From Cardinal Sarah : "In order to avoid hearing God's music, we have chosen to use all the devices of this world. But heaven's instruments will not stop playing just because some people are deaf."                                                                                              Saint John-Paul II wrote: "The fact that one can die for the faith shows that other demands of the faith can also be met."                                                 Cardinal Müller says, “For the real danger to today’s humanity is the greenhouse gases of sin and the global warming of unbelief and the decay of morality when no one knows and teaches the difference between good and evil.”                                                  St Catherine of Siena said, “We've had enough exhortations to be silent. Cry out with a thousand tongues - I see the world is rotten because of silence.”                                                  Chesterton said, “The Christian ideal has not been tried and found wanting. It has been found difficult; and left untried.”                                                Brethren, Wake up!


For those members of the Order who wish to celebrate the great naval victory over the Turks at the Siege of Rhodes by Grand Master Pierre d'Aubusson on this day in 1480, given below are the prayers to be added to the prayers of the day for the Mass and Office.

D'Aubusson, who was 57 at the time of the siege, was one of the most accomplished Grand Masters ever to lead the Order. A man of fine presence, a polished diplomat, a Cardinal, and as the siege was to show, a courageous leader in war.

The besieging Ottoman army was made up of 170 ships and 100,000 men, under the command of Gedik Ahmed Pasha.  Grand Master d'Aubusson's small garrison was reinforced by 500 knights from France, and 2,000 soldiers under the command of the Grand Master's brother Antoine.

On this last decisive day of the battle, on which the Turks managed to capture the tower of the Langue of Italy, the battle rose to a frenzy during which 4,000 Turks were slain. The Hospitallers finally reached the tent of the Grand Vizier and captured the holy standard of Islam.

Defeated, the Ottoman fleet finally left on 27th August. Safety for Christian sea traffic in the Mediterranean was thus assured, until the fall of Rhodes in 1522.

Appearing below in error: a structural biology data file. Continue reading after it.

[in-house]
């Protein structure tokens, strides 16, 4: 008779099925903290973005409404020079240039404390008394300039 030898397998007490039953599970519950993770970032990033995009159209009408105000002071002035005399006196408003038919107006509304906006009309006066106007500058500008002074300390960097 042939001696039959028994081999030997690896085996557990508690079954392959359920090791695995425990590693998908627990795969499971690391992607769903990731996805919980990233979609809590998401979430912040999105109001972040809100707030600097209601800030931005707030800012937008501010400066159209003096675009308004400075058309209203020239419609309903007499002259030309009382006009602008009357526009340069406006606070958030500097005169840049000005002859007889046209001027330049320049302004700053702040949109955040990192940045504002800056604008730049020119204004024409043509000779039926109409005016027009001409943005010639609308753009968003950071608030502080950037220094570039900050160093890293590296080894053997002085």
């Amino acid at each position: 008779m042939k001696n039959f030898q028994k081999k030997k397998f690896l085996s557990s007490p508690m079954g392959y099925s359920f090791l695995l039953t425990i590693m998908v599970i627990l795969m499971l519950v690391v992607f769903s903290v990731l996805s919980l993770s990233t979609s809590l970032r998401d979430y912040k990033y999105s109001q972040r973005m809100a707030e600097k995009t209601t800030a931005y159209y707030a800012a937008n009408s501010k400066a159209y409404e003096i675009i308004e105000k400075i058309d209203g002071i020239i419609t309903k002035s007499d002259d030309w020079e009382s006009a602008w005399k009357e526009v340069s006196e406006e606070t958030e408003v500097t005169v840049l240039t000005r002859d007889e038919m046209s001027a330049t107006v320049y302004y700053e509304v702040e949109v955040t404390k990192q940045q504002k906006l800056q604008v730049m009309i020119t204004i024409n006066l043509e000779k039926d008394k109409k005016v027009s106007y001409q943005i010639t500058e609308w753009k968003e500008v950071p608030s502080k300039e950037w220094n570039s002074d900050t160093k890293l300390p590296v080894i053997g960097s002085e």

For next year, it would be very kind if someone would furnish us with a good usable translation into English, this may be sent to "Blog Editor" via the BASMOM office, either by email or post.

The prayers were first published in a Missal in use in the Order's church of Saints John and Cordula in Cologne in 1659.   Two years ago this Mass was celebrated solemnly at Pantasaph on the BASMOM Holywell Pilgrimage.  Chaplains are encouraged to commemorate it in their daily Mass.

This day is celebrated in the Order as a First Class feast.
Deus in te sperántium fortitude, adesto precibus nostris : quas tibi cum gratiarum offerimus actione : pro Victoria Magistro nostro, ac ejus exercitui, contra hostes Fidei Christanæ Turcos, per te mirabiliter Rhodi concessa : supliciter deprecantes: ut solitá tuæ pietatis clementiá muniti, dextráque tuæ potentiæ defensi : ab hostium infidiis, omníque adversitate protegámur. Per Dominum nostrum Jesum Filium tuum, qui tecum vivit et regnat in unitate Spiritus Sancti Deus, per omnia sæcula sæculorum. Amen.

Hostias tibi Domine placationis et laudis offerimus, suppliciter exorantes : ut qui nos de Fidei tuæ hostibus triumphare fecisti : clementer ab inimicorum infidiis, et omni periculo salves et munias. Per Dominum nostrum Jesum Filium tuum, qui vivit et regnat in unitate Spiritus Sancti Deus, per omnia sæcula sæculorum. Amen.

Sumptis redemptionis nostræ muneribus, quæsumus Omnipotens Deus : eorum celebratione tuæ protectionis auxilium : et famuli tui N. Hospitalis Hiersolomitani Magistrum, cum suo Exercitu, gratias de Triumphis Turcarum hostium fidei, nomini tuo sancto referentem : ab omni inimicorum incursu, cunctisque adversitatibus liberes semper et protegas. Per Dominum nostrum Jesum Filium tuum, qui tecum vivit et regnat in unitate Spiritus Sancti Deus, per omnia saecula sæculorum. Amen.


The Feast of our Martyr, 12th July, was marked by a small pilgrimage beginning with Mass at the Church of the Precious Blood Borough, and a walk past Marshalsea Gaol, then along the route of the martyrdom from King's Bench Gaol to St Thomas Waterings, on the Old Kent Road, along which Blessed David was dragged on a hurdle to be hanged, drawn and quartered on this day in 1541. St Thomas Waterings was the nearest execution site for the Southwark gaols, being just outside the City of London jurisdiction, as executions were forbidden within the boundaries.  St Thomas Waterings was also the site of the Thomas-a-Becket inn, still extant, where Chaucer's Pilgrims drew the lots to decide the order of the Canterbury Tales, and which Blessed David would doubtless have known from happier times.

The Mass was celebrated by Father Gerard Skinner, a notable historian of the English Reformation saints.  We are grateful to him for sending the text of his homily, which will be of interest both to devotees of our Martyr and to students of the Reformation.  It is given in full below.

Blessed David Gunson, pray for us and for England.
Whether for priest or for layman, the bills were pretty much the same: “Paid to a Frenchman who took away the priest’s bowels after he had been hanged: 20s; for coals to make the fire: 6d; for a wright’s axe, to behead the priest: 4s. 6d; for a hand axe and a cutting knife, to rip and quarter him: 14d; and for the horse which dragged him from the hurdle to the gallows: 12d; for four iron brackets, with hooks on them, to hang the priest’s four quarters on the four gates of the city: 3s. 8d; for an iron wedge to break up wood to make a fire on the moor: 18d;   and for a shovel for the fire: 2s; to a mason for two days’ work, securing the brackets to the gates: 10d per day; for carrying the four quarters of the priest from gate to gate, and other charges, 2s; for straw, candle, drink; and string to bind the priests’ arms before he was executed: 9d;       . . .;     for drink which another prisoner had before he executed the priest: 2d.”  This is a list from the Newcastle Corporation Accounts. In such petty sums was the cost of a life calculated. In such sums, doubtless, would the close of the life of the martyr whom we revere today have been reckoned and recorded.